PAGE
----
In a powerful example of the type of bitter controversy in which administrators and liquidators can find themselves reluctantly entangled, two accountants engaged in winding up the affairs of an insolvent television studio have fought off claims that they unlawfully converted chattels worth £14 million.
The accountants had been appointed first as administrators, then as liquidators, of the family-owned company that ran the studio. They had sold valuable equipment and other items found on the premises with the intention of distributing the proceeds to creditors. However, they faced claims by a number of third parties that the items realised had belonged to them rather than to the company.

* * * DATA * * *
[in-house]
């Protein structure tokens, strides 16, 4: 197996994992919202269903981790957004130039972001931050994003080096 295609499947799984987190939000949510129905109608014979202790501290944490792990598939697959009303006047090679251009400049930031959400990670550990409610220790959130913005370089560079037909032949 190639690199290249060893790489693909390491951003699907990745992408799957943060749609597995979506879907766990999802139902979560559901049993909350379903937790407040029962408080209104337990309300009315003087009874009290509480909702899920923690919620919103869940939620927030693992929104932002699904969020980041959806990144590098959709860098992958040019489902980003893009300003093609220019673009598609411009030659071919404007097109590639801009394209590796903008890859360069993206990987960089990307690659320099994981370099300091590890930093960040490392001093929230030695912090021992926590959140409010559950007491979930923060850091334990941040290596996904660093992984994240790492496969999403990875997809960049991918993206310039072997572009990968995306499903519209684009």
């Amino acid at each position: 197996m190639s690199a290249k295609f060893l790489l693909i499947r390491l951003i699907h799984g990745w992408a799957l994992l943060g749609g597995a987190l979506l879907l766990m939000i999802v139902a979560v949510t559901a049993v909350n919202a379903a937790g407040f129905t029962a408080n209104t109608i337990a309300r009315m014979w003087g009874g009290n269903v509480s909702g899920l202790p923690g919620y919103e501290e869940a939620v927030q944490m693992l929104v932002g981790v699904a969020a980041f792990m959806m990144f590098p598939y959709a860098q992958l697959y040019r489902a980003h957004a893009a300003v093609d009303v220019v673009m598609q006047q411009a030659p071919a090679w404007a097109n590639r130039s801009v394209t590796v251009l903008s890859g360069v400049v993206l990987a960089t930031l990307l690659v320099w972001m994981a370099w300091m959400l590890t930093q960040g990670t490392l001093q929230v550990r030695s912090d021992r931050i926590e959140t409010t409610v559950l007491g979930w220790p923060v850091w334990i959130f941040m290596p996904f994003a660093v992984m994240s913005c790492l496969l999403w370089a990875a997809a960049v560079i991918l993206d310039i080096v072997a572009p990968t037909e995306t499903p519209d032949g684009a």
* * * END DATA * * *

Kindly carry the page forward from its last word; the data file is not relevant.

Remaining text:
In exonerating the liquidators, the Court found that an invoice and assignments relied upon by the claimants were ‘not genuine’, having probably been created subsequent to the company’s liquidation although they bore earlier dates. The liquidators were also protected by Section 234 of the Insolvency Act 1986 in that they had reasonably believed that they were entitled to seize and dispose of the disputed assets.
The Court accepted that certain items of relatively low value had not belonged to the company but ruled that the liquidators had in any event dealt with them lawfully and reasonably. Two of the claimants were ruled liable to pay the substantial costs of the company’s administration and another family-controlled company was directed to account for £130,000 it had received under a contract with the BBC.